Police are investigating a mass shooting Friday in Christchurch, New Zealand, and said there were multiple fatalities after attacks at two separate mosques, although officials could not yet confirm the exact number of deaths and injuries.
“We can confirm there have been a number of fatalities. We cannot at this stage confirm the precise number but it is significant,” the New Zealand Police said in a Twitter statement.
Authorities said four people were in custody following the shootings, three men and one woman, but that they were unsure if there were additional suspects involved.
New Zealand Police Commissioner Mike Bush said there was a “very serious and grave situation” involving an active shooter that began just before 3 p.m. local time. At a news conference later that evening, he said authorities had also safely disarmed “a number of IEDs [improvised explosive devices] attached to vehicles.”
He praised local police for “some absolute acts of bravery” to help apprehend the suspects.
Bush called for residents of the city to remain indoors as police conducted an investigation and schools across the city were on lockdown for hours. He also encouraged people across the country to refrain from going to mosques until further notice.
“I want to ask anyone that was thinking of going to a mosque anywhere in New Zealand today not to go, to close your doors until you hear from us again,” Bush said in a video posted to Facebook. He told reporters later that it was too early to “presume that the danger is gone.”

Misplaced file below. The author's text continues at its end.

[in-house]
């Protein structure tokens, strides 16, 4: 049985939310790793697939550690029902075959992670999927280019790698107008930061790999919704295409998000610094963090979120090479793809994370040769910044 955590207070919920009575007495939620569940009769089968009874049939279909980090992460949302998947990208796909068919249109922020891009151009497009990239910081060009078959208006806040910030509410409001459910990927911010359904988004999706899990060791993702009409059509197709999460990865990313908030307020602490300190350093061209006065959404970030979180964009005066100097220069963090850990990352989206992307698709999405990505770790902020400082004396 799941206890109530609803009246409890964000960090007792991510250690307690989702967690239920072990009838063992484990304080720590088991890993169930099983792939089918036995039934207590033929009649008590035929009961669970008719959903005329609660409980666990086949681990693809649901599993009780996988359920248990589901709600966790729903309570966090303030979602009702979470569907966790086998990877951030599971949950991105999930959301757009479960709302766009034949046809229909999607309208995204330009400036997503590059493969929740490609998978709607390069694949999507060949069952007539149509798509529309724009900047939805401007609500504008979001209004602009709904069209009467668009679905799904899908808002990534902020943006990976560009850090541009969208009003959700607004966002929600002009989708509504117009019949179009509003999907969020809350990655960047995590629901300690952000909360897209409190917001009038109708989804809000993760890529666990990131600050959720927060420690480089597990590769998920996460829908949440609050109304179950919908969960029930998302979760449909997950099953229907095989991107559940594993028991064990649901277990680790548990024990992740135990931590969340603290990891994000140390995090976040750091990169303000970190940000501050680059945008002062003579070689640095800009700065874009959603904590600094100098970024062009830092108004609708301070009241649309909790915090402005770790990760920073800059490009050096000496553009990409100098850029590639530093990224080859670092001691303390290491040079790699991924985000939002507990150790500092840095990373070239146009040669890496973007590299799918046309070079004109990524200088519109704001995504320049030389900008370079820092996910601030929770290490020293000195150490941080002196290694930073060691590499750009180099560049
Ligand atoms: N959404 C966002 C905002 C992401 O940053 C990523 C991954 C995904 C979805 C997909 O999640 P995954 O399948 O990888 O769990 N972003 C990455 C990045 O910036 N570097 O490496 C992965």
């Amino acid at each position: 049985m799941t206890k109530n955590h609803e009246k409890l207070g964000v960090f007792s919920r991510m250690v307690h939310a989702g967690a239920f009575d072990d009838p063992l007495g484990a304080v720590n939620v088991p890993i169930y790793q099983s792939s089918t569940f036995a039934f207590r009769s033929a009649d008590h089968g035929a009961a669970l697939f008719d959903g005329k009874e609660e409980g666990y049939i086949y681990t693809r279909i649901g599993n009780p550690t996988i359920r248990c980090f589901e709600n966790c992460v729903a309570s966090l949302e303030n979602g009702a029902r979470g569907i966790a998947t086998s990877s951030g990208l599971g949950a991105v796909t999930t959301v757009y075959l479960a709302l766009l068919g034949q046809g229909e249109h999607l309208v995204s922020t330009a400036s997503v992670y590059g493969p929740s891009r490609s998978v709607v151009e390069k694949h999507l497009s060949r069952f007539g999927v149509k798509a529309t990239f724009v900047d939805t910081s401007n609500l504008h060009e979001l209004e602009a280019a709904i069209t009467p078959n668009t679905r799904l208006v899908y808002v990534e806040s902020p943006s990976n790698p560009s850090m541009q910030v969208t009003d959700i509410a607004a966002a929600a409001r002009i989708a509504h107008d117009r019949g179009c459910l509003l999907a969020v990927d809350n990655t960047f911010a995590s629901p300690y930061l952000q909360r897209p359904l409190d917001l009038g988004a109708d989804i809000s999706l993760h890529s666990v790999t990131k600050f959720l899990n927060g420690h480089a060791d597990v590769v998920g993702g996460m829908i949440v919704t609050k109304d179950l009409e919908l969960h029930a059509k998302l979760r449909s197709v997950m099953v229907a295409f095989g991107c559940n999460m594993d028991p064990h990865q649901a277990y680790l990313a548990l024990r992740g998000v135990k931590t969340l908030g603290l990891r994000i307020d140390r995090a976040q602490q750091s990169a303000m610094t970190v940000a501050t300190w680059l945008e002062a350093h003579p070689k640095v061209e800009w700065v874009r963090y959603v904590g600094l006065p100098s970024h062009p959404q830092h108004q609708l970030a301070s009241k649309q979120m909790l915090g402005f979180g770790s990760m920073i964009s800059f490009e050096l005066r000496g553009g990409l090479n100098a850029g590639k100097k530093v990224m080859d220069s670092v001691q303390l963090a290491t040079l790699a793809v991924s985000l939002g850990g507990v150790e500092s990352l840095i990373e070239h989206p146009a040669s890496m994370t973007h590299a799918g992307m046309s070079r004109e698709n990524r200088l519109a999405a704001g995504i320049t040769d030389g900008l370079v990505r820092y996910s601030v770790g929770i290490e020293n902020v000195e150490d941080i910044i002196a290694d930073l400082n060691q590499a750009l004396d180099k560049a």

Radio NZ reported that hundreds of people were praying at one of the mosques when the shooting took place. Local hospital officials could not confirm any details about injuries or deaths related to the incident.
Len Peneha, who witnessed one of the shootings, told The Associated Press that she saw a man dressed in black enter the Masjid Al Noor mosque and heard dozens of shots, which sent people running.
“I saw dead people everywhere,” Peneha told AP.
Prime Minister Jacinda Ardern could not confirm the numbers of fatalities but said it “was clear that this is one of New Zealand’s darkest days.”
“Clearly what has happened here is an extraordinary and unprecedented act of violence,” she said at a news conference, noting that many of those affected by the shooting may have been migrants to the country. “It has occurred in a place where people should have been expressing their religious freedom, where they should have been safe. They were not today.”
“They are us,” Ardern continued, referring to immigrants. “The person who perpetrated this violence against us is not. They have no place in New Zealand.”
She hesitated to label the incident a hate crime until more information comes to light. Bush also said it was too early to tell if the incident was a terrorist attack but said police would know in the coming days.
Fridays are the busiest day of the week for Muslims, a day when worshippers attend Friday prayers, also known as Jummah. Similar to Sunday Mass, worshippers gather for the midday prayer around noontime, which is composed of a sermon followed by a congregational prayer.